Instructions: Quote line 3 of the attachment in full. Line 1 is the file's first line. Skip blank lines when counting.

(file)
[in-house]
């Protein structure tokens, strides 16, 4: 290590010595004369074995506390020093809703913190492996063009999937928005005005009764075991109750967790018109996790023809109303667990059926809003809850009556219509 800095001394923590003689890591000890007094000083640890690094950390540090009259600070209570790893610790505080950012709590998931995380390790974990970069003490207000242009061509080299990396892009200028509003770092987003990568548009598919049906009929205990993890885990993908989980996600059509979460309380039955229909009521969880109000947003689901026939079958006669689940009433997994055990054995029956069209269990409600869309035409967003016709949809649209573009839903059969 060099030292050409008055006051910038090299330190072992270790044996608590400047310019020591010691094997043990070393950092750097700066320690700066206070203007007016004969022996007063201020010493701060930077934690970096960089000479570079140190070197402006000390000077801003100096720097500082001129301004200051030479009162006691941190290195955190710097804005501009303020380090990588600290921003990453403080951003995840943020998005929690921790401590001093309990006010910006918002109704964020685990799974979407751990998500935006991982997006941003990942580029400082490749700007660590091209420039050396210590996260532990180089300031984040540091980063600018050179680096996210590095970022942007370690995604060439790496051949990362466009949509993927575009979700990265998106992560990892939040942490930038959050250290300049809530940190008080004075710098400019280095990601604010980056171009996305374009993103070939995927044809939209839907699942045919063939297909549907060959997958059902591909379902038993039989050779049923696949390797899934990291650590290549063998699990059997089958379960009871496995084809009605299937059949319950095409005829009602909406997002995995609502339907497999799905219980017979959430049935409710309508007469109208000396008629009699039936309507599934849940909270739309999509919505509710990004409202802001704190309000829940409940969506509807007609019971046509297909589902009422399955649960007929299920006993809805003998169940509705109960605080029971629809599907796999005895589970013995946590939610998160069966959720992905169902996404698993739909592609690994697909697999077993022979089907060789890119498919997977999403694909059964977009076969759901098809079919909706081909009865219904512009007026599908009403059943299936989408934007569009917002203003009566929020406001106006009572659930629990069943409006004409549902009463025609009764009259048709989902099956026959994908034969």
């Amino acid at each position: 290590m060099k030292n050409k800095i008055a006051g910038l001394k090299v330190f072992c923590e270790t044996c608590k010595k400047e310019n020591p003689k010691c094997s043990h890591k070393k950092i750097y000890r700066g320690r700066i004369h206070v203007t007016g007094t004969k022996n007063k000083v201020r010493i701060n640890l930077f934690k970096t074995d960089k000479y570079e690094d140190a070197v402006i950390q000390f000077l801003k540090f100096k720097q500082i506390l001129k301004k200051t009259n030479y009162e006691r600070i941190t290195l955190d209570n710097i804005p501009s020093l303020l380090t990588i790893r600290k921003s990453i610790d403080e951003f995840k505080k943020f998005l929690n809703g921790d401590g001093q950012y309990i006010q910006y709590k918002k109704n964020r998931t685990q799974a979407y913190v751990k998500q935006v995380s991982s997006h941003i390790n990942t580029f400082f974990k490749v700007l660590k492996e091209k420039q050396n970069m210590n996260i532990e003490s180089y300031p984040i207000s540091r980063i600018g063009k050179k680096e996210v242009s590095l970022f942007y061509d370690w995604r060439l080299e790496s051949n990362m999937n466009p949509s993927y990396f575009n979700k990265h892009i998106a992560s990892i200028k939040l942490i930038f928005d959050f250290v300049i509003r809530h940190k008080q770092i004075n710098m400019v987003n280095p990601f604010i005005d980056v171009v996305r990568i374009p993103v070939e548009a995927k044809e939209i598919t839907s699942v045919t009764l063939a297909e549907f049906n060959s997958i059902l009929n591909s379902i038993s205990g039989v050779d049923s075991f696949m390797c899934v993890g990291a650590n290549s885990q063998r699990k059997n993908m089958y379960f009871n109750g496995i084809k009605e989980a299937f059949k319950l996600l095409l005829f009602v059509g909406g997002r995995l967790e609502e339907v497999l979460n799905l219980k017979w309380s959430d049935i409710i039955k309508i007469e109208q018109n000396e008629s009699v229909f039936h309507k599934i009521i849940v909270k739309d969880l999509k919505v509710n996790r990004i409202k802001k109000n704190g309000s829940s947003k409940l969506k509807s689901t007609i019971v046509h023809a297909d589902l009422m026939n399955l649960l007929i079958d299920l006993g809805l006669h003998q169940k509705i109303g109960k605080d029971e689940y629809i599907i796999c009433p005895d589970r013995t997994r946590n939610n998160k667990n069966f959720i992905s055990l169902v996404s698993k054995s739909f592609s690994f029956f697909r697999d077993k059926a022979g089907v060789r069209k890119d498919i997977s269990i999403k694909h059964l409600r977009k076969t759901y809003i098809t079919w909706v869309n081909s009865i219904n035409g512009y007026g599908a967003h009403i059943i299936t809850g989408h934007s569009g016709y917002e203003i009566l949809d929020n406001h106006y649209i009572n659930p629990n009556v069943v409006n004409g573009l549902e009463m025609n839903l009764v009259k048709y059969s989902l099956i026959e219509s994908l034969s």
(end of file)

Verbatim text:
């Amino acid at each position: 290590m060099k030292n050409k800095i008055a006051g910038l001394k090299v330190f072992c923590e270790t044996c608590k010595k400047e310019n020591p003689k010691c094997s043990h890591k070393k950092i750097y000890r700066g320690r700066i004369h206070v203007t007016g007094t004969k022996n007063k000083v201020r010493i701060n640890l930077f934690k970096t074995d960089k000479y570079e690094d140190a070197v402006i950390q000390f000077l801003k540090f100096k720097q500082i506390l001129k301004k200051t009259n030479y009162e006691r600070i941190t290195l955190d209570n710097i804005p501009s020093l303020l380090t990588i790893r600290k921003s990453i610790d403080e951003f995840k505080k943020f998005l929690n809703g921790d401590g001093q950012y309990i006010q910006y709590k918002k109704n964020r998931t685990q799974a979407y913190v751990k998500q935006v995380s991982s997006h941003i390790n990942t580029f400082f974990k490749v700007l660590k492996e091209k420039q050396n970069m210590n996260i532990e003490s180089y300031p984040i207000s540091r980063i600018g063009k050179k680096e996210v242009s590095l970022f942007y061509d370690w995604r060439l080299e790496s051949n990362m999937n466009p949509s993927y990396f575009n979700k990265h892009i998106a992560s990892i200028k939040l942490i930038f928005d959050f250290v300049i509003r809530h940190k008080q770092i004075n710098m400019v987003n280095p990601f604010i005005d980056v171009v996305r990568i374009p993103v070939e548009a995927k044809e939209i598919t839907s699942v045919t009764l063939a297909e549907f049906n060959s997958i059902l009929n591909s379902i038993s205990g039989v050779d049923s075991f696949m390797c899934v993890g990291a650590n290549s885990q063998r699990k059997n993908m089958y379960f009871n109750g496995i084809k009605e989980a299937f059949k319950l996600l095409l005829f009602v059509g909406g997002r995995l967790e609502e339907v497999l979460n799905l219980k017979w309380s959430d049935i409710i039955k309508i007469e109208q018109n000396e008629s009699v229909f039936h309507k599934i009521i849940v909270k739309d969880l999509k919505v509710n996790r990004i409202k802001k109000n704190g309000s829940s947003k409940l969506k509807s689901t007609i019971v046509h023809a297909d589902l009422m026939n399955l649960l007929i079958d299920l006993g809805l006669h003998q169940k509705i109303g109960k605080d029971e689940y629809i599907i796999c009433p005895d589970r013995t997994r946590n939610n998160k667990n069966f959720i992905s055990l169902v996404s698993k054995s739909f592609s690994f029956f697909r697999d077993k059926a022979g089907v060789r069209k890119d498919i997977s269990i999403k694909h059964l409600r977009k076969t759901y809003i098809t079919w909706v869309n081909s009865i219904n035409g512009y007026g599908a967003h009403i059943i299936t809850g989408h934007s569009g016709y917002e203003i009566l949809d929020n406001h106006y649209i009572n659930p629990n009556v069943v409006n004409g573009l549902e009463m025609n839903l009764v009259k048709y059969s989902l099956i026959e219509s994908l034969s």